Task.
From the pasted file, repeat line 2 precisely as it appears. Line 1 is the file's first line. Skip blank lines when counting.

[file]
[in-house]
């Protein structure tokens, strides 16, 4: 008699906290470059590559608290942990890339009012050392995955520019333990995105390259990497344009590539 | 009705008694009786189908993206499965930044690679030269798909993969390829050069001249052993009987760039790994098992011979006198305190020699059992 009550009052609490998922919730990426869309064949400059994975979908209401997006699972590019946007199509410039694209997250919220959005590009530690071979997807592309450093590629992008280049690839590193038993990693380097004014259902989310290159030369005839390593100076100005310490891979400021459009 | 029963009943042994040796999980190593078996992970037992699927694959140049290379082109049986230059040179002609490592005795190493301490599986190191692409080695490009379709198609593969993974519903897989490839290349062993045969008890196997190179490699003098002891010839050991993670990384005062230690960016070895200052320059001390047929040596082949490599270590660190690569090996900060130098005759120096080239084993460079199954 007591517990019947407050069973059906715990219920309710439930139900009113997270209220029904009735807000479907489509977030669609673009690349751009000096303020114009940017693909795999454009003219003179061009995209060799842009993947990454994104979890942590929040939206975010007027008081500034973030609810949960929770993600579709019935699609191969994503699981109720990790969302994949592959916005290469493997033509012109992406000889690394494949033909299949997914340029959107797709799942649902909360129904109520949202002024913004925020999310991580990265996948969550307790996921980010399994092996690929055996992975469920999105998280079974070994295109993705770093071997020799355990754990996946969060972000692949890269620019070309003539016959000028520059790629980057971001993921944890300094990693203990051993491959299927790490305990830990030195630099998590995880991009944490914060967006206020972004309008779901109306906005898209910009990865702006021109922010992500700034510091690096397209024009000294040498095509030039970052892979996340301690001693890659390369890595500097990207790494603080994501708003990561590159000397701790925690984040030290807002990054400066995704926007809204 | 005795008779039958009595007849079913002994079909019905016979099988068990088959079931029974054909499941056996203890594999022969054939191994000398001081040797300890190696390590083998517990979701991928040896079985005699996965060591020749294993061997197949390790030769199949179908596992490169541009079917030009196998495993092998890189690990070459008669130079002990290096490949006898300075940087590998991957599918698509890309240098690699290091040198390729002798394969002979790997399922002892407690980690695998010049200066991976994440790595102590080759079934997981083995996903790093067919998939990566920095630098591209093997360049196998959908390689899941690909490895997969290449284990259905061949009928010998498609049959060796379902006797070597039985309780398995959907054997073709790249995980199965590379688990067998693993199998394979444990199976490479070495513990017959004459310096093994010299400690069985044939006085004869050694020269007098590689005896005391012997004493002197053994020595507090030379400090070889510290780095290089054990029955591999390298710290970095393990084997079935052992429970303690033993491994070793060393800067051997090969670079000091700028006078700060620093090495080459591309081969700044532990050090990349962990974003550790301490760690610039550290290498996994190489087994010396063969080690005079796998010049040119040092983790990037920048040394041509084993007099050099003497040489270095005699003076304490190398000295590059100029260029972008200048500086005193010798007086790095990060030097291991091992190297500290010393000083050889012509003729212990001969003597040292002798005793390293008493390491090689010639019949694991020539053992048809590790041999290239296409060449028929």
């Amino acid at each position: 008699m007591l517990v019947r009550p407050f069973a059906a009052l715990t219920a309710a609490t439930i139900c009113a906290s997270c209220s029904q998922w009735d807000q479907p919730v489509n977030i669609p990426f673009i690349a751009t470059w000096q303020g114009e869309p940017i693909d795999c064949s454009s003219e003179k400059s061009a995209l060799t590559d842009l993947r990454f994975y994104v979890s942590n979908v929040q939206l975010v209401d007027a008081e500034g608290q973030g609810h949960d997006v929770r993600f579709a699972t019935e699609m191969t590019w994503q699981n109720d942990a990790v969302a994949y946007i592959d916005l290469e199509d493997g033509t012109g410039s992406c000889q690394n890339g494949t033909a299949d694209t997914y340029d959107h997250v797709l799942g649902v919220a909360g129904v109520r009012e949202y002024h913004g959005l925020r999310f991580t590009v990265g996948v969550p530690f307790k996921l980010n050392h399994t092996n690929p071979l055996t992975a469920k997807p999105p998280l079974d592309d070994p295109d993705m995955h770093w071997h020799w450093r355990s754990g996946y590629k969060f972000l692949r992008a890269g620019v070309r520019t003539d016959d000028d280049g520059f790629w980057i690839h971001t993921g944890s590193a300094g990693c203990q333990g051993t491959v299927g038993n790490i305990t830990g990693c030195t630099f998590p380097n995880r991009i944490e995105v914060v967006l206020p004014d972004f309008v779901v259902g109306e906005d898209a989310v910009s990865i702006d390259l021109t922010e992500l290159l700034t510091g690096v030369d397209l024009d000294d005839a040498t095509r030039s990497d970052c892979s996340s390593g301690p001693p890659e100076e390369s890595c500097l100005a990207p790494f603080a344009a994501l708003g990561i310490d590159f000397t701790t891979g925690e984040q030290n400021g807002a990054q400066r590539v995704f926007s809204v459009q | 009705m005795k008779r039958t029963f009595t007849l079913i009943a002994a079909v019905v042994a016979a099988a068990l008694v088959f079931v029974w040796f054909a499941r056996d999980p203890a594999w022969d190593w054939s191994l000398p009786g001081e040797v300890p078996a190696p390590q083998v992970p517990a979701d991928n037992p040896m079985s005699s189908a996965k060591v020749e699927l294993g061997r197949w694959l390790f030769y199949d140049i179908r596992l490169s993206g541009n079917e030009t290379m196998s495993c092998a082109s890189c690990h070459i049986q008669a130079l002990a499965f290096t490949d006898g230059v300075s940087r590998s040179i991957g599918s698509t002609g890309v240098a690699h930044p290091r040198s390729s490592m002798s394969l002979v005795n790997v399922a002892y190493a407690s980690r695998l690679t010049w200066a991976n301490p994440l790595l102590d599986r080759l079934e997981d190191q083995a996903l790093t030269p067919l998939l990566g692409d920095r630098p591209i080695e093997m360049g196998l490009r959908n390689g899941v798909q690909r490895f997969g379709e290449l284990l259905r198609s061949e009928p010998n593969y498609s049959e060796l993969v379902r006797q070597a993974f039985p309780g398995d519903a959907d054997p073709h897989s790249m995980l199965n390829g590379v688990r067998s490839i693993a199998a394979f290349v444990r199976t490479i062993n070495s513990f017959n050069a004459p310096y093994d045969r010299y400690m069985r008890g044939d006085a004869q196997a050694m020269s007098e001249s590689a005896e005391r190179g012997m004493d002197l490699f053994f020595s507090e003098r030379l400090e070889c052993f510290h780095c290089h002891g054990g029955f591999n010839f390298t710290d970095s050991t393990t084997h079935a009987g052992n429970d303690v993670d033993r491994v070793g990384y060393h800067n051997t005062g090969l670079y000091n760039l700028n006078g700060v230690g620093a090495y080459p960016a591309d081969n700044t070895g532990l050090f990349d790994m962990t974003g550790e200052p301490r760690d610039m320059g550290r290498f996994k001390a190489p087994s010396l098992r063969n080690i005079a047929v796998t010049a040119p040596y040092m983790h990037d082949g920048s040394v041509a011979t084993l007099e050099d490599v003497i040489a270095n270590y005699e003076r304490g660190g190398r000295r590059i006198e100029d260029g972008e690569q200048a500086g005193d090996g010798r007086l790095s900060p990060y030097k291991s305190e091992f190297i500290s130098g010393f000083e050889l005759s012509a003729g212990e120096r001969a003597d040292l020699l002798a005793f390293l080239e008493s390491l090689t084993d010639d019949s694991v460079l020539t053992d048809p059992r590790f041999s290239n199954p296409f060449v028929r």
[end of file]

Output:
């Protein structure tokens, strides 16, 4: 008699906290470059590559608290942990890339009012050392995955520019333990995105390259990497344009590539 | 009705008694009786189908993206499965930044690679030269798909993969390829050069001249052993009987760039790994098992011979006198305190020699059992 009550009052609490998922919730990426869309064949400059994975979908209401997006699972590019946007199509410039694209997250919220959005590009530690071979997807592309450093590629992008280049690839590193038993990693380097004014259902989310290159030369005839390593100076100005310490891979400021459009 | 029963009943042994040796999980190593078996992970037992699927694959140049290379082109049986230059040179002609490592005795190493301490599986190191692409080695490009379709198609593969993974519903897989490839290349062993045969008890196997190179490699003098002891010839050991993670990384005062230690960016070895200052320059001390047929040596082949490599270590660190690569090996900060130098005759120096080239084993460079199954 007591517990019947407050069973059906715990219920309710439930139900009113997270209220029904009735807000479907489509977030669609673009690349751009000096303020114009940017693909795999454009003219003179061009995209060799842009993947990454994104979890942590929040939206975010007027008081500034973030609810949960929770993600579709019935699609191969994503699981109720990790969302994949592959916005290469493997033509012109992406000889690394494949033909299949997914340029959107797709799942649902909360129904109520949202002024913004925020999310991580990265996948969550307790996921980010399994092996690929055996992975469920999105998280079974070994295109993705770093071997020799355990754990996946969060972000692949890269620019070309003539016959000028520059790629980057971001993921944890300094990693203990051993491959299927790490305990830990030195630099998590995880991009944490914060967006206020972004309008779901109306906005898209910009990865702006021109922010992500700034510091690096397209024009000294040498095509030039970052892979996340301690001693890659390369890595500097990207790494603080994501708003990561590159000397701790925690984040030290807002990054400066995704926007809204 | 005795008779039958009595007849079913002994079909019905016979099988068990088959079931029974054909499941056996203890594999022969054939191994000398001081040797300890190696390590083998517990979701991928040896079985005699996965060591020749294993061997197949390790030769199949179908596992490169541009079917030009196998495993092998890189690990070459008669130079002990290096490949006898300075940087590998991957599918698509890309240098690699290091040198390729002798394969002979790997399922002892407690980690695998010049200066991976994440790595102590080759079934997981083995996903790093067919998939990566920095630098591209093997360049196998959908390689899941690909490895997969290449284990259905061949009928010998498609049959060796379902006797070597039985309780398995959907054997073709790249995980199965590379688990067998693993199998394979444990199976490479070495513990017959004459310096093994010299400690069985044939006085004869050694020269007098590689005896005391012997004493002197053994020595507090030379400090070889510290780095290089054990029955591999390298710290970095393990084997079935052992429970303690033993491994070793060393800067051997090969670079000091700028006078700060620093090495080459591309081969700044532990050090990349962990974003550790301490760690610039550290290498996994190489087994010396063969080690005079796998010049040119040092983790990037920048040394041509084993007099050099003497040489270095005699003076304490190398000295590059100029260029972008200048500086005193010798007086790095990060030097291991091992190297500290010393000083050889012509003729212990001969003597040292002798005793390293008493390491090689010639019949694991020539053992048809590790041999290239296409060449028929």